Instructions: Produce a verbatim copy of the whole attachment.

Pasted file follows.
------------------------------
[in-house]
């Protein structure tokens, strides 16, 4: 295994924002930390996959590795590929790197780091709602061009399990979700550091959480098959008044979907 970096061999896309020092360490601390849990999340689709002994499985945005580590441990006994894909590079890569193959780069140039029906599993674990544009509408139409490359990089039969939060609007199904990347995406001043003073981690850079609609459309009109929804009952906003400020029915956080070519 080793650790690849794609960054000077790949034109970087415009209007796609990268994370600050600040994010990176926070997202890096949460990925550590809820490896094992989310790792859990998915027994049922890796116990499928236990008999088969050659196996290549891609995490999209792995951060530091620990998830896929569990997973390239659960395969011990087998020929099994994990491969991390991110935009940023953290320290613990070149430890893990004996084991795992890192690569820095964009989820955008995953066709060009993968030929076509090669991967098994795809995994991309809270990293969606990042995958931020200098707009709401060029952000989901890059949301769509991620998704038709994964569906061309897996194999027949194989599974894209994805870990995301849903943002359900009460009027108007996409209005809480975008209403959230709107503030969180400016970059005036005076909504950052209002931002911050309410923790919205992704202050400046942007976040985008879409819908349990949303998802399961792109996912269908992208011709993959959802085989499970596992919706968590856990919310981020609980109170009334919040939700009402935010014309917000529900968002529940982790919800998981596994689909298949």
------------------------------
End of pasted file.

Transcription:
[in-house]
């Protein structure tokens, strides 16, 4: 295994924002930390996959590795590929790197780091709602061009399990979700550091959480098959008044979907 970096061999896309020092360490601390849990999340689709002994499985945005580590441990006994894909590079890569193959780069140039029906599993674990544009509408139409490359990089039969939060609007199904990347995406001043003073981690850079609609459309009109929804009952906003400020029915956080070519 080793650790690849794609960054000077790949034109970087415009209007796609990268994370600050600040994010990176926070997202890096949460990925550590809820490896094992989310790792859990998915027994049922890796116990499928236990008999088969050659196996290549891609995490999209792995951060530091620990998830896929569990997973390239659960395969011990087998020929099994994990491969991390991110935009940023953290320290613990070149430890893990004996084991795992890192690569820095964009989820955008995953066709060009993968030929076509090669991967098994795809995994991309809270990293969606990042995958931020200098707009709401060029952000989901890059949301769509991620998704038709994964569906061309897996194999027949194989599974894209994805870990995301849903943002359900009460009027108007996409209005809480975008209403959230709107503030969180400016970059005036005076909504950052209002931002911050309410923790919205992704202050400046942007976040985008879409819908349990949303998802399961792109996912269908992208011709993959959802085989499970596992919706968590856990919310981020609980109170009334919040939700009402935010014309917000529900968002529940982790919800998981596994689909298949």